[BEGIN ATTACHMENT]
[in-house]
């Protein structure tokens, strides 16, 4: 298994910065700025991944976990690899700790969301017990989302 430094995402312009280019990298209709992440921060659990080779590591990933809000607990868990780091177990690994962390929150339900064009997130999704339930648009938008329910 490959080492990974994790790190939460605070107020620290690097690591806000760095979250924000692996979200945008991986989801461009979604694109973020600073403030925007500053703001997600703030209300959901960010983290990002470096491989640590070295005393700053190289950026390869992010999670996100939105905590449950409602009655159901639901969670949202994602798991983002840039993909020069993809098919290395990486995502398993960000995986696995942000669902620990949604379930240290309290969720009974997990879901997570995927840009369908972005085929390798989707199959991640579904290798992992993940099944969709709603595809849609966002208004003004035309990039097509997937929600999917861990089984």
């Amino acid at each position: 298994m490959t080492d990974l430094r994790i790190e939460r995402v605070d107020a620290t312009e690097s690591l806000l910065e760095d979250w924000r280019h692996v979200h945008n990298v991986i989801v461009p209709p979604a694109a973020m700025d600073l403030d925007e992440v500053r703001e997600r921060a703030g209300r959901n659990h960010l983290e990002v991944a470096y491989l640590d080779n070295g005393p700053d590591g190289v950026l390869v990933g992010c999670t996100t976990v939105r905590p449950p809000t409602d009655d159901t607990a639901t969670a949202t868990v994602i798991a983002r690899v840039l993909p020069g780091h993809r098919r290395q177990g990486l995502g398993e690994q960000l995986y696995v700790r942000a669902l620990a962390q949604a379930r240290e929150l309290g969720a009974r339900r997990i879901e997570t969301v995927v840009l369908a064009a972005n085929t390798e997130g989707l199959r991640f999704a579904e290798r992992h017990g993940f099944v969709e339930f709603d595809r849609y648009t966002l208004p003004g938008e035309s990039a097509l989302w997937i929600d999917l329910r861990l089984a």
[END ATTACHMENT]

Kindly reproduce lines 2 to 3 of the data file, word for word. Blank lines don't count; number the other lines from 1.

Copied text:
């Protein structure tokens, strides 16, 4: 298994910065700025991944976990690899700790969301017990989302 430094995402312009280019990298209709992440921060659990080779590591990933809000607990868990780091177990690994962390929150339900064009997130999704339930648009938008329910 490959080492990974994790790190939460605070107020620290690097690591806000760095979250924000692996979200945008991986989801461009979604694109973020600073403030925007500053703001997600703030209300959901960010983290990002470096491989640590070295005393700053190289950026390869992010999670996100939105905590449950409602009655159901639901969670949202994602798991983002840039993909020069993809098919290395990486995502398993960000995986696995942000669902620990949604379930240290309290969720009974997990879901997570995927840009369908972005085929390798989707199959991640579904290798992992993940099944969709709603595809849609966002208004003004035309990039097509997937929600999917861990089984």
């Amino acid at each position: 298994m490959t080492d990974l430094r994790i790190e939460r995402v605070d107020a620290t312009e690097s690591l806000l910065e760095d979250w924000r280019h692996v979200h945008n990298v991986i989801v461009p209709p979604a694109a973020m700025d600073l403030d925007e992440v500053r703001e997600r921060a703030g209300r959901n659990h960010l983290e990002v991944a470096y491989l640590d080779n070295g005393p700053d590591g190289v950026l390869v990933g992010c999670t996100t976990v939105r905590p449950p809000t409602d009655d159901t607990a639901t969670a949202t868990v994602i798991a983002r690899v840039l993909p020069g780091h993809r098919r290395q177990g990486l995502g398993e690994q960000l995986y696995v700790r942000a669902l620990a962390q949604a379930r240290e929150l309290g969720a009974r339900r997990i879901e997570t969301v995927v840009l369908a064009a972005n085929t390798e997130g989707l199959r991640f999704a579904e290798r992992h017990g993940f099944v969709e339930f709603d595809r849609y648009t966002l208004p003004g938008e035309s990039a097509l989302w997937i929600d999917l329910r861990l089984a």